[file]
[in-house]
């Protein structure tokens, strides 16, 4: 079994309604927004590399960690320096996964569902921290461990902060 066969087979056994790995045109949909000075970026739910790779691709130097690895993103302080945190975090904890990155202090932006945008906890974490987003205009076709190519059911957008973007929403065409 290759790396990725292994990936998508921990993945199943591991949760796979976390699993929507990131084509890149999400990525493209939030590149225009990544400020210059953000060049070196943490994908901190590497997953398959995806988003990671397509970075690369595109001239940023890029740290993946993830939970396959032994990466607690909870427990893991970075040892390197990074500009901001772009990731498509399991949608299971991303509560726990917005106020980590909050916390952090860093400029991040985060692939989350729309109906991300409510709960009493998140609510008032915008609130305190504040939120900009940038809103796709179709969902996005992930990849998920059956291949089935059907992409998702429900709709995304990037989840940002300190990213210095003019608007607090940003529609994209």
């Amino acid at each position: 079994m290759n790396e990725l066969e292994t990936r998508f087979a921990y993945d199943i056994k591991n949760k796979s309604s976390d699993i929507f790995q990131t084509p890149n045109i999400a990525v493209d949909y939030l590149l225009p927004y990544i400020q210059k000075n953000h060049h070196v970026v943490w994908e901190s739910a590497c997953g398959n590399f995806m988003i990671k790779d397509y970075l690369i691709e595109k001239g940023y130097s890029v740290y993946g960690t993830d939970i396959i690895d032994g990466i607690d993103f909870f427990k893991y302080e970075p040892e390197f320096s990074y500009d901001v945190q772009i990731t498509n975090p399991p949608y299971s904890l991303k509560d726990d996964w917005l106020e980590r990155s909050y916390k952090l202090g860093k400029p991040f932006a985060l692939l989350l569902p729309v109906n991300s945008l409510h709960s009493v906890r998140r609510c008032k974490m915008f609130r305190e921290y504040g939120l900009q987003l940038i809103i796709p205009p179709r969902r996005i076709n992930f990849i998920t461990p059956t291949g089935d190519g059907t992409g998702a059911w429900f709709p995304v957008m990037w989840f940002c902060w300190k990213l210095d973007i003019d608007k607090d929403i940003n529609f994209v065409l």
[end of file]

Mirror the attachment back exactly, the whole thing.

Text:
[in-house]
């Protein structure tokens, strides 16, 4: 079994309604927004590399960690320096996964569902921290461990902060 066969087979056994790995045109949909000075970026739910790779691709130097690895993103302080945190975090904890990155202090932006945008906890974490987003205009076709190519059911957008973007929403065409 290759790396990725292994990936998508921990993945199943591991949760796979976390699993929507990131084509890149999400990525493209939030590149225009990544400020210059953000060049070196943490994908901190590497997953398959995806988003990671397509970075690369595109001239940023890029740290993946993830939970396959032994990466607690909870427990893991970075040892390197990074500009901001772009990731498509399991949608299971991303509560726990917005106020980590909050916390952090860093400029991040985060692939989350729309109906991300409510709960009493998140609510008032915008609130305190504040939120900009940038809103796709179709969902996005992930990849998920059956291949089935059907992409998702429900709709995304990037989840940002300190990213210095003019608007607090940003529609994209």
């Amino acid at each position: 079994m290759n790396e990725l066969e292994t990936r998508f087979a921990y993945d199943i056994k591991n949760k796979s309604s976390d699993i929507f790995q990131t084509p890149n045109i999400a990525v493209d949909y939030l590149l225009p927004y990544i400020q210059k000075n953000h060049h070196v970026v943490w994908e901190s739910a590497c997953g398959n590399f995806m988003i990671k790779d397509y970075l690369i691709e595109k001239g940023y130097s890029v740290y993946g960690t993830d939970i396959i690895d032994g990466i607690d993103f909870f427990k893991y302080e970075p040892e390197f320096s990074y500009d901001v945190q772009i990731t498509n975090p399991p949608y299971s904890l991303k509560d726990d996964w917005l106020e980590r990155s909050y916390k952090l202090g860093k400029p991040f932006a985060l692939l989350l569902p729309v109906n991300s945008l409510h709960s009493v906890r998140r609510c008032k974490m915008f609130r305190e921290y504040g939120l900009q987003l940038i809103i796709p205009p179709r969902r996005i076709n992930f990849i998920t461990p059956t291949g089935d190519g059907t992409g998702a059911w429900f709709p995304v957008m990037w989840f940002c902060w300190k990213l210095d973007i003019d608007k607090d929403i940003n529609f994209v065409l």